By Edwin Tran
There are many things in life with complicated names that seem to conjure up vague images of damnation and abhorrent cosmic creatures that dare to defy comprehension. The reality, however, is that many of these words can be boiled down to simplistic terms and definitions. When presented with the phrase “Boolean operators,” the first reaction I had (and I believe it to be a logical one) was intense confusion and bewilderment. One quick Google search later revealed that Boolean operators are something both simple and incredibly familiar for many individuals.
So, what is this Boolean operator? Boolean operators are very basic words that are used to streamline and enhance an online search. To specify, these words are:
“But what are the specific practical applications of this random and seemingly trivial piece of information that would probably be found in a game of Jeopardy?”
Well, I’m glad you asked! Boolean operators can be used to combine items together to get a wide array of search results, or they can be used to narrow down search results by specifically removing certain terms that you don’t want to see. Let’s look at each of the Boolean operators individually to see what they are actually used for:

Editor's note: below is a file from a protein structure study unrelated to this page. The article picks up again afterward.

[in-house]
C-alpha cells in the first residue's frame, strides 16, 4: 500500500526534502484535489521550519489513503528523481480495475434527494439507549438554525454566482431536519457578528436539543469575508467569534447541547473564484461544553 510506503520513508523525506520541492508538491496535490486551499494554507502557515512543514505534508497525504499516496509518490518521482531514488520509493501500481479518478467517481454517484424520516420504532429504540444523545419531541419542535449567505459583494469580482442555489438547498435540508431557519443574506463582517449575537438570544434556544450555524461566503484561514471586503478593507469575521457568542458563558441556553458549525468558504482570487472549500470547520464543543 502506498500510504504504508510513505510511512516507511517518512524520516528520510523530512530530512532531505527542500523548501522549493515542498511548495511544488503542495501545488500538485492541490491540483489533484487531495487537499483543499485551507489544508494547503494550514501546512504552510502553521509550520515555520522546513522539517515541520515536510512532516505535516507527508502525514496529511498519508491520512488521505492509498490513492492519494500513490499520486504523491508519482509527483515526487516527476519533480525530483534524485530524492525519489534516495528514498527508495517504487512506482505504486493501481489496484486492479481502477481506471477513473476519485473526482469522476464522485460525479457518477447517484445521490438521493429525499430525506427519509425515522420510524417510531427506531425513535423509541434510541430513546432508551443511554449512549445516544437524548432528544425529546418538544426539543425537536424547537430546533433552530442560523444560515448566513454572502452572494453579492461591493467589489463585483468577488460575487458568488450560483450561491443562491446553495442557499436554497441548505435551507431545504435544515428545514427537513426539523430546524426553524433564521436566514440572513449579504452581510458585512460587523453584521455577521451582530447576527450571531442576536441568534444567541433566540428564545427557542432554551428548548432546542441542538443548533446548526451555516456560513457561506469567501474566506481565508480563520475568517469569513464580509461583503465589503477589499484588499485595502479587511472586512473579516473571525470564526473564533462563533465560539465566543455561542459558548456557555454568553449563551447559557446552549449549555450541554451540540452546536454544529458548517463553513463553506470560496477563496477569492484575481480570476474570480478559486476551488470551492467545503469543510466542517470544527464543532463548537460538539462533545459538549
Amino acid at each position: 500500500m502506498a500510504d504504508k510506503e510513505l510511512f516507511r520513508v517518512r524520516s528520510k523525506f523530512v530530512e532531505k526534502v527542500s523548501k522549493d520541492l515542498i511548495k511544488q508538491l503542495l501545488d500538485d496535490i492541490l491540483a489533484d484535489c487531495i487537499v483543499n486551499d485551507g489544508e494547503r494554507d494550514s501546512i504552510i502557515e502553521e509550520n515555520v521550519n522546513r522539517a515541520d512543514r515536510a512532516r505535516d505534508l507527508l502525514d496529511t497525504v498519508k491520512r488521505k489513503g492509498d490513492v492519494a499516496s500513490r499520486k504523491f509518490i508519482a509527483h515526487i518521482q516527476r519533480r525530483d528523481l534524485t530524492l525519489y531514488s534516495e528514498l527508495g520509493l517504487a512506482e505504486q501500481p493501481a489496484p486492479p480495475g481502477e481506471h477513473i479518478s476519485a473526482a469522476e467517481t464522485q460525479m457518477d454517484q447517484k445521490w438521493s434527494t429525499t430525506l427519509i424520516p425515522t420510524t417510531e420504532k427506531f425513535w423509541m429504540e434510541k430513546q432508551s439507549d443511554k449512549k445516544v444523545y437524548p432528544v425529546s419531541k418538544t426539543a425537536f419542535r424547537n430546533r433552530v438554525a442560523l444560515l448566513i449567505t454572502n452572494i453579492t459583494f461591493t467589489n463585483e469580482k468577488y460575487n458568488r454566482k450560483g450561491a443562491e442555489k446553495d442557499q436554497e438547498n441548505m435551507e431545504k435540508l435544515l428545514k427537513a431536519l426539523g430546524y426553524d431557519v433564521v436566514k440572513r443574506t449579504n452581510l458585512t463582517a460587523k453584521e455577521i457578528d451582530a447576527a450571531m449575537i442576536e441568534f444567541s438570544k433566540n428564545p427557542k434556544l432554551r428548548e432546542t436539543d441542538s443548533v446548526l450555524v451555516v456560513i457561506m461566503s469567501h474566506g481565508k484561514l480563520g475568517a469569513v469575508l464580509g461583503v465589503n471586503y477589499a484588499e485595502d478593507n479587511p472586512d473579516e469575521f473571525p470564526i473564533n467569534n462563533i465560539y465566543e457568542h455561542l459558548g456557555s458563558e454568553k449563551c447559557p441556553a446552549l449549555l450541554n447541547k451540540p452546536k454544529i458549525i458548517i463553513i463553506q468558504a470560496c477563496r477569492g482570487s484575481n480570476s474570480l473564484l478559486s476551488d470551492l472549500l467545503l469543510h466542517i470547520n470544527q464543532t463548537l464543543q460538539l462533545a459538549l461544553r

When you use the word and between two terms, the search will go through all entries that have the existence of those two terms and return them. For example, if I wanted to find all entries that discussed war and peace, I would use the Boolean operator and in between the two terms to gather sources that contain both war and peace.
The Boolean operator or is used in a similar fashion to and, but it has the stipulation where searches will return entries that contain any or all of the terms being searched. For example, let’s say I am writing a paper on war and peace, but I don’t necessarily need both of those terms to both appear in each of my sources. In this case, using or will result in some sources containing only war, some containing only peace, and probably some that contain both terms.
As the name suggests, the term not is used to eliminate certain words in a search. For example, if I am searching for war but I hate peace (because at heart I am a spirited Prussian emboldened by the spirit of the Kaiser and Otto von Bismark and as a result am a belligerent soul), searching “war NOT peace” will make sure that only the word war is searched for and all entries that have the word peace in it are not returned.
In summation, Boolean operators are crucial in streamlining and improving the searching process. By having the ability to narrow, widen, or eliminate search entries based on designated parameters, the act of researching and intellectual exploration have become easier than… uh… cake? Seriously, next time you decide to do a Google search while researching a project, just use these simple words.